It’s asking, Lauren: Why do you get up everyday? Why do you smile at strangers? Why do you do load after load of laundry that when you think about it, will literally never end as long as you live? Why do you prefer to get to work thirty minutes early? Or stay an hour late? Why do you run from gas station, to coffee drive through, to work, to gym, to grocery store, to bed, to repeat? Why?

The obvious answer:

Because I don’t know anything other than being alive – so duh. It’s instinct, and science, and programmed.
If I stopped, I would become a waste of space, a mushroom in field, a bored amoeba.

The not so obvious answer:

The Backstory: This year I have made a lot of promises to myself that I am working on keeping, but let me tell you friends, some of them are hard. They’ve sounded like: find more time to live with margin, stop spending money on selfish ridiculous things, do not stress and overwork yourself for recognition or advancement, find what truly lets you live a content lifestyle, learn to not control everything, stop comparing yourself to others.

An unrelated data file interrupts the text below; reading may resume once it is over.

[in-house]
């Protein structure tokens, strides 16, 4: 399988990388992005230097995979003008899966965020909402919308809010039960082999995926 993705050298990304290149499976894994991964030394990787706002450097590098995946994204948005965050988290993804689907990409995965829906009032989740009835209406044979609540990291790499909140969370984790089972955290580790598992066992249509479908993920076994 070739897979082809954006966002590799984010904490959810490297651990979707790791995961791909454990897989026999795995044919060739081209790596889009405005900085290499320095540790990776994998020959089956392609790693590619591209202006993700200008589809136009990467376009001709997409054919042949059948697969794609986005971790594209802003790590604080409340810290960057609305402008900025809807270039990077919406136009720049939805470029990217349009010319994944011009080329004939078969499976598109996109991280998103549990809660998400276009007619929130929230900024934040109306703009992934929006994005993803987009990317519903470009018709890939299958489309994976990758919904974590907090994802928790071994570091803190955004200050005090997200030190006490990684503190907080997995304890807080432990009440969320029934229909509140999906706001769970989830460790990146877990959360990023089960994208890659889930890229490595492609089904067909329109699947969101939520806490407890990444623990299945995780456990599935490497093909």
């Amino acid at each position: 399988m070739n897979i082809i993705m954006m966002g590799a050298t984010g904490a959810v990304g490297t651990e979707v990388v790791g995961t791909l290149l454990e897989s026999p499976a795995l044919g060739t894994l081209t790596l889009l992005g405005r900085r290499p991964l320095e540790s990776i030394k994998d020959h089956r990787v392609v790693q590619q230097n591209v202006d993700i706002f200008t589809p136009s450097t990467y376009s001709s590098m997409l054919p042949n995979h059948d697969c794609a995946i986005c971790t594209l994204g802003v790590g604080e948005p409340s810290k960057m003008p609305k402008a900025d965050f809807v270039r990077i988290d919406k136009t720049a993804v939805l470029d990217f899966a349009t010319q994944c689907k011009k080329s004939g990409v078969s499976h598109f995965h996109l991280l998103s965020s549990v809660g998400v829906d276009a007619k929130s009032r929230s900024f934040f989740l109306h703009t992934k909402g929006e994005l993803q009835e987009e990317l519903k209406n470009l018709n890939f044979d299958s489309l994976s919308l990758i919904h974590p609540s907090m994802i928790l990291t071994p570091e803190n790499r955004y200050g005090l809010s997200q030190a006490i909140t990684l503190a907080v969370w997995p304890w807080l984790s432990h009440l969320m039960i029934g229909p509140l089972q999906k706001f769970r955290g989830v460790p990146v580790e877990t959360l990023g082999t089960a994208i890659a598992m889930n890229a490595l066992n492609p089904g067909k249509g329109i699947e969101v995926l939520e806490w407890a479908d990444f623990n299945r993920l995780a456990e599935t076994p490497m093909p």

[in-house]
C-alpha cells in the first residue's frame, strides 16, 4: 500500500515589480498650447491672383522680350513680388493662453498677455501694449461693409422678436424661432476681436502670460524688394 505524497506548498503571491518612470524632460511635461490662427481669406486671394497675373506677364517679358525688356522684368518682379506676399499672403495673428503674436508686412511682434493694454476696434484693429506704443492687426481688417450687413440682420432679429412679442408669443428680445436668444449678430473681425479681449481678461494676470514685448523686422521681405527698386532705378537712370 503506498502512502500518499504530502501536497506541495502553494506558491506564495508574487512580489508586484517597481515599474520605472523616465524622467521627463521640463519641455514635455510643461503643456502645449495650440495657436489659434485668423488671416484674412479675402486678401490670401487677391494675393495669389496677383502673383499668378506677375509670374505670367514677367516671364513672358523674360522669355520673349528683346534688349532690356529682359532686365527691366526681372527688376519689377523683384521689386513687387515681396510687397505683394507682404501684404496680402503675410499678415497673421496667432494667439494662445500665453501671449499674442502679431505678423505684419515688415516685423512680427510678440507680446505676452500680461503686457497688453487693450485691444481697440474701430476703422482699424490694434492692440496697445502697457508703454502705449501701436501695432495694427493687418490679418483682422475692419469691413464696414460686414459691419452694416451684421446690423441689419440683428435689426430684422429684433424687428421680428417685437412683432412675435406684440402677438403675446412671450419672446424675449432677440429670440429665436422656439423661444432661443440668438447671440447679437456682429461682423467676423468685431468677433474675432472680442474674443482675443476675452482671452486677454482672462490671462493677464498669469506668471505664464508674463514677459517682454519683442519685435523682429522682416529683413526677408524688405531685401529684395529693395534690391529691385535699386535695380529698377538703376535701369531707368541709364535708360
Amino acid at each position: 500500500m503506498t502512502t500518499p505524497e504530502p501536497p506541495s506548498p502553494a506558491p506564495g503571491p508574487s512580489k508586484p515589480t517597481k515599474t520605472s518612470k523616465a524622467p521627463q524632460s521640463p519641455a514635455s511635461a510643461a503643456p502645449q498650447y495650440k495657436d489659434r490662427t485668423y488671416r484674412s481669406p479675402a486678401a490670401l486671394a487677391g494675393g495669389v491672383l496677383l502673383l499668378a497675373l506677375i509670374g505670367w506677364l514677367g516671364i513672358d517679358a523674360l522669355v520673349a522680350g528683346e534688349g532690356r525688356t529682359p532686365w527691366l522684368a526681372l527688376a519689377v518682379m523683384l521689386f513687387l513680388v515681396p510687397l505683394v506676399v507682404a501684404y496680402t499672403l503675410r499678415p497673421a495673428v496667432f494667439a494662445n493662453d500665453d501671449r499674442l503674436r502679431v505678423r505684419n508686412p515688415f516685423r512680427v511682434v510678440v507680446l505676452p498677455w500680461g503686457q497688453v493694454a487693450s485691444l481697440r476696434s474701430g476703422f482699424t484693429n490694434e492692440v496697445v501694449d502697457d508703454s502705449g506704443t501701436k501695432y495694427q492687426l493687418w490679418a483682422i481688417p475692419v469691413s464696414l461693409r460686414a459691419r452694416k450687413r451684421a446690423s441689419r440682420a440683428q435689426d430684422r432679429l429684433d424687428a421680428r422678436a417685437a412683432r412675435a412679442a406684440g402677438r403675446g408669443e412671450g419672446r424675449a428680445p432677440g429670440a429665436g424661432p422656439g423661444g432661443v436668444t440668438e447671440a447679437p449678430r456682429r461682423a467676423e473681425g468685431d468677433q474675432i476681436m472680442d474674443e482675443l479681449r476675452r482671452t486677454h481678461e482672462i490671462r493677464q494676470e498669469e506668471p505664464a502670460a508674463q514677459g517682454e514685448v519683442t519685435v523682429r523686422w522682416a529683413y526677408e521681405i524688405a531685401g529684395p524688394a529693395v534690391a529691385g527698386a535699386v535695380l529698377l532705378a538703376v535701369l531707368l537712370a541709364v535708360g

These are hard things, that require work and sacrifice. They require saying goodbye to relationships that are toxic, to jobs that hurt our soul, to habits that we’ve known our whole lives. But these goals and these promises are all deeply connected to a “Why”.

I have undergone some serious self-work my friends, and the whole time I started to implement this work, it was because I had started to understand this elusive purpose(s) we are often chasing. It has to be plural in my case because I am the most complex person in terms of reasoning, ever.

So when I looked at my goals and my changes and my hopes for the future here is what I could determine.


1. I feel driven by senses of wrong or right. I have always had to do good, spread goodness, and feel good through that process. I am making these goals and decisions because my moral compass has told me parts of my past were wrong and I am now working to listen to that part of living my soul craves. I am living my life this way, because it feels right to me.